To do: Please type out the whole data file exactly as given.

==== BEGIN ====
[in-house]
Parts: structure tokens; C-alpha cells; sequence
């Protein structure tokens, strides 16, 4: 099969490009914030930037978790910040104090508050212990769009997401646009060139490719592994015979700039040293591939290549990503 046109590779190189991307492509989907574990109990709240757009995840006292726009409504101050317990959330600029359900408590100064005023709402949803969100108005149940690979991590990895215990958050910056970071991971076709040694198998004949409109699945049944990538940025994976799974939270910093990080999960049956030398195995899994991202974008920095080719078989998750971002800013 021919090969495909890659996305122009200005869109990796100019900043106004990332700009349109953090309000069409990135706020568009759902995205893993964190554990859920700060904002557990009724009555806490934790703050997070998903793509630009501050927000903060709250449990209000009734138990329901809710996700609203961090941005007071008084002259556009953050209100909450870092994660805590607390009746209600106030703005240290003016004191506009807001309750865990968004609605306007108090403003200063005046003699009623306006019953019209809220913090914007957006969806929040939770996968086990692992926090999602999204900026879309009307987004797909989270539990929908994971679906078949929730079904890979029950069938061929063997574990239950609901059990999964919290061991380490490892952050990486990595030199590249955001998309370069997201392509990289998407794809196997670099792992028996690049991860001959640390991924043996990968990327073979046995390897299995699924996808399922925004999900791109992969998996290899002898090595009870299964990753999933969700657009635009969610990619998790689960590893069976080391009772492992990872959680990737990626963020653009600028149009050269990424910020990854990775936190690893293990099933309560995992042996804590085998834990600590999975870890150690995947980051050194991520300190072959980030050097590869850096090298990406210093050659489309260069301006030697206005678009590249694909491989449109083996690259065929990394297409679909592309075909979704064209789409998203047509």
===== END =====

[in-house]
Parts: structure tokens; C-alpha cells; sequence
């Protein structure tokens, strides 16, 4: 099969490009914030930037978790910040104090508050212990769009997401646009060139490719592994015979700039040293591939290549990503 046109590779190189991307492509989907574990109990709240757009995840006292726009409504101050317990959330600029359900408590100064005023709402949803969100108005149940690979991590990895215990958050910056970071991971076709040694198998004949409109699945049944990538940025994976799974939270910093990080999960049956030398195995899994991202974008920095080719078989998750971002800013 021919090969495909890659996305122009200005869109990796100019900043106004990332700009349109953090309000069409990135706020568009759902995205893993964190554990859920700060904002557990009724009555806490934790703050997070998903793509630009501050927000903060709250449990209000009734138990329901809710996700609203961090941005007071008084002259556009953050209100909450870092994660805590607390009746209600106030703005240290003016004191506009807001309750865990968004609605306007108090403003200063005046003699009623306006019953019209809220913090914007957006969806929040939770996968086990692992926090999602999204900026879309009307987004797909989270539990929908994971679906078949929730079904890979029950069938061929063997574990239950609901059990999964919290061991380490490892952050990486990595030199590249955001998309370069997201392509990289998407794809196997670099792992028996690049991860001959640390991924043996990968990327073979046995390897299995699924996808399922925004999900791109992969998996290899002898090595009870299964990753999933969700657009635009969610990619998790689960590893069976080391009772492992990872959680990737990626963020653009600028149009050269990424910020990854990775936190690893293990099933309560995992042996804590085998834990600590999975870890150690995947980051050194991520300190072959980030050097590869850096090298990406210093050659489309260069301006030697206005678009590249694909491989449109083996690259065929990394297409679909592309075909979704064209789409998203047509």